Yale Center for Teaching and Learning

Instructional Tools

When considering educational technology tools to support your course, you first need to identify your instructional mode.  Your needs will vary depending on whether your class will meet in-person, remote synchronous, remote asynchronous, or some combination.  Below you will find a brief description of the modes followed by a series of links to tools that can be used to support you class and lecture delivery.

Instructional Modes

  • In-person - Students will meet face to face in the classroom on a set schedule.
  • Remote Synchronous - Students will meet face to face online on a set schedule.
  • Remote Asynchronous - Students will not meet face to face but will interact online.
  • Combination - any combination of the above modes. 

To request an educational technology consultation, please click here.

Avoid non-Yale supported Technology

To avoid compromising the integrity of Yale’s secure networks, systems and institutional data, you should not implement new platforms or resources (free or paid) for Yale teaching without consulting with the Poorvu Center or Yale ITS. Unvetted platforms, tools, or resources pose a data privacy risk as well as legal risk related to FERPA and digital accessibility policies. Accounts created on systems outside of Yale’s vetted resources may impact the security of our students or faculty. Companies often monetize the data they collect – including the intellectual property you submit on unvetted platforms. Contact the Poorvu Center if you need help identifying and implementing solutions for your teaching

If faculty or students are interested in using platforms, the Poorvu Center would love to know about the platform and can work to approve it through Yale ITS, the Office of General Counsel, and Risk Management. Remember, free is never free! Please do not require students to use platforms unvetted by the University.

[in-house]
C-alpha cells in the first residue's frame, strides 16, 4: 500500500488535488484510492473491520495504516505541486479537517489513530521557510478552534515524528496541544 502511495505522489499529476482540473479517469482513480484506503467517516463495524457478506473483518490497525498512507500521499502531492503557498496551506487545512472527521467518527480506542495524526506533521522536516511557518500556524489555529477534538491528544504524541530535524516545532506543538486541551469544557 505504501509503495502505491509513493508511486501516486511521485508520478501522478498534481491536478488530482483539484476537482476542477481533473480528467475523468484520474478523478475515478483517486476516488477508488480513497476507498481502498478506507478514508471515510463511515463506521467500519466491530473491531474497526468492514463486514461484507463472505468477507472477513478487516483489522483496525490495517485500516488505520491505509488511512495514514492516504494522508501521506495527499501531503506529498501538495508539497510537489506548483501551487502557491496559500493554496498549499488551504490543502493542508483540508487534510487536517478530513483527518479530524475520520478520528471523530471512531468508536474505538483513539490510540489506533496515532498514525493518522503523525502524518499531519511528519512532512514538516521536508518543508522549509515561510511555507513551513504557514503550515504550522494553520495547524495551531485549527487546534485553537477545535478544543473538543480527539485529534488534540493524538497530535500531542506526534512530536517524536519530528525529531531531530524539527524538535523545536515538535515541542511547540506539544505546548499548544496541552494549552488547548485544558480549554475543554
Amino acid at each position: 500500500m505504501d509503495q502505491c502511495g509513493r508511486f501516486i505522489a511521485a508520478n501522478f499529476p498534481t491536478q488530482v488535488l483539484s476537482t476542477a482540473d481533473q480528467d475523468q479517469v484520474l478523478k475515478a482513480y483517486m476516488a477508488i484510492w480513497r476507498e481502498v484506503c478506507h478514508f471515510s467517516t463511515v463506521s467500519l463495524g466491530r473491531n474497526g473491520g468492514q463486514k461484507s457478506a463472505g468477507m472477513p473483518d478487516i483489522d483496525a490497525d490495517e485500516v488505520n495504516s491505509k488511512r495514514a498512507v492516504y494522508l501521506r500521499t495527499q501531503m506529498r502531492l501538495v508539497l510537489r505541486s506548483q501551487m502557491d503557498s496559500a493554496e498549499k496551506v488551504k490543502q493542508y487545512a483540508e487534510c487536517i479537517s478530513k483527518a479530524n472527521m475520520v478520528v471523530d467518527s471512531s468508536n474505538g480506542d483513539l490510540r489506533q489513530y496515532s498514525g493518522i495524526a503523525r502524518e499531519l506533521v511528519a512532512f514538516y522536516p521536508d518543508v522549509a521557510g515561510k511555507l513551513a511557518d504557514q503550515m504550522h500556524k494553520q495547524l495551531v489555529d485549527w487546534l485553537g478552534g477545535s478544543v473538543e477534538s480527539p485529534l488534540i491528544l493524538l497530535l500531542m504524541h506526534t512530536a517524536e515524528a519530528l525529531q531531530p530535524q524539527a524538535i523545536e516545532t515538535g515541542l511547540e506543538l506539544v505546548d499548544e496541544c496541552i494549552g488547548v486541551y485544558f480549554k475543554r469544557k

Class and lecture content can be delivered synchronously or asynchronously - choosing which tool is right for your course will depend on your course goals and instructional mode. Keep in mind that asynchronous delivery of content can be used in courses that primarily meet face-to-face as a way of reserving in-class time for student discussion.
In any course, it is critical for instructors to keep in contact with their students. There are many communication tool options available to faculty for both synchronous and asynchronous communication with their students. Make sure that you talk to your students about your preferred communication tool so that they know where to go to find messages about your course and how to contact you if they have questions.
There are a vast number of ways to facilitate collaboration amongst students both during face-to-face and asynchronously online. Many of the available educational technology tools can be implemented to accommodate collaboration in all instructional modes.
Educational technology tools can make homework/assignment management and collection more efficient for both students and instructors. Some educational tools provide features that streamline collection, grading, and feedback for traditional paper-based class homework while other tools help expand beyond traditional homework by opening up more submission options.
Educational technology tools can be used to streamline exams and assessments. Whether the exam is standard research/essay style exam or a multi-question exam multiple-choice style exam, there are tools that can be used to streamline collection, grading, and feedback.
Collecting feedback from students is a great way to gauge your students comfort and understanding both during class and between classes. Examples of feedback instructors might collect includes asking if your students feel comfortable with your course content, your delivery style, and your activities. Feedback and polling tools can also foster inclusivity by being used as a mechanism for students to provide input on topics and activities they would like to engage with as part of your course.